Scholastic Magazine Annotation Fun

I hope you find this post while you are sipping hot chocolate as you bask in the glory of no school today! As many of you know Scholastic is one of my favorite companies because of their mission to spread the joy of reading. A few months ago, I was contacted by Scholastic to share how I use their Storyworks magazine in my 5th grade classroom. Without hesitation I wrote back, "Yes, please!". My students love this magazine because there are many different genres and topics covered in one magazine. Now I check off,"In partnership with Scholastic" off of my bucket list. :)

If you are not familiar with Scholastic Storyworks, each issue features narrative, information nonfiction, drama, paired texts, fiction, and many other common core genres. All of the articles are engaging texts to support our common goal of deeper level thinking. If you have the subscription, there is also an online component with videos and activities to engage your students. Storyworks is geared towards grades 4-6th. My fifth graders thought it was the perfect mesh of all genres. I had a student tell me, "It's like pizza there is a slice for every person".

Below I would like to share with you a #smartteachingtip on how to get your students to love ANNOTATING text using Storyworks. 

Before starting my READ like a Pirate lesson, I found a great activity on Teachers Pay Teachers by  Sally Buttons where students created their own pirate name. 
Remember it is all about how you set the scene! Get your students EXCITED about learning! 
My Pirate name is: Hook Blonde Boot

In 5th grade, many students have not mastered digging deep to gain knowledge as they read their Science or Social Studies textbooks. I have taught my students how to annotate fiction stories during RTI (reading instruction), which they have have become experts, but when I  told them to annotate their Social Studies books many blank stares filled my classroom. This got me thinking! 
I want them here, but before I can do this......

I had to create a mini unit on annotating Non Fiction text using a non-fiction based source. What perfect timing for Scholastic Storyworks articles. 

 Find the fun in reading non fiction text is important! I pride myself on the ability to make "boring" lessons FUN! My students and I embarked one afternoon on a pirate journey to find treasure!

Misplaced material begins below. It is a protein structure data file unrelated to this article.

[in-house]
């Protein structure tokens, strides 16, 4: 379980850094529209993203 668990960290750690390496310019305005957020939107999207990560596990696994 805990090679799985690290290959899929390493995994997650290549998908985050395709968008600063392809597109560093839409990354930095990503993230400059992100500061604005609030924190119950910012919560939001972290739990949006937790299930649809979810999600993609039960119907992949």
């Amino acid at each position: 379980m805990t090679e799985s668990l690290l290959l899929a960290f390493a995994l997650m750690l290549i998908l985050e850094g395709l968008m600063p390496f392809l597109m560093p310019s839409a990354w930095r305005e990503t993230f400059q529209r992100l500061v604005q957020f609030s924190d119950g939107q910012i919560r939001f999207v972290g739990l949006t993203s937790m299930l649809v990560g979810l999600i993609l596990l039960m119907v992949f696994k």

There are three parts to reading BEFORE, DURING, and AFTER! Today, I will be focusing on the during. In Room 20, we learned how to golden annotate using our pirate treasures (thinking marks). Before we dove in, we discussed what annotate and mega-cognition meant by inferring through pictures. 

My students had already been introduced to my Talking with The Text thinking marks, but I reworked them to give them a little PIRATE flair. 

Want a FREE copy of my Talk Like a Pirate Annotating pamphlet? Click here!

 We read The Search for Pirate Gold from StoryWorks Scholastic Magazine and annotated our thoughts through the entire article. The kids were pirates looking for treasure aka Talking with the Text thinking marks. 

When the students were finished annotating their text, they were able to read other articles and discuss with different partners about their favorite part or about something they learned. Storyworks brings a wide variety of engaging reading topics to reach all different interests. My favorite article from this edition was....

Some Pirate Treasures from my Readers:
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Scholastic #SmartTeachingTips Contest! 
We love #SmartTeachingTips. Share yours for how you use Scholastic magazines creatively in your classroom. Tell us about it on Facebook, Twitter, Pinterest, or Instagram, and include a photo or video. Be sure to use #SmartTeachingTips.

Three winners will be chosen based on outstanding creativity. Each winner will receive a $200 gift card to the Scholastic Teacher store. We’re excited to see your ideas! Follow Scholastic Teachers on social media to learn more.

How do you engage your readers to find reading treasures?

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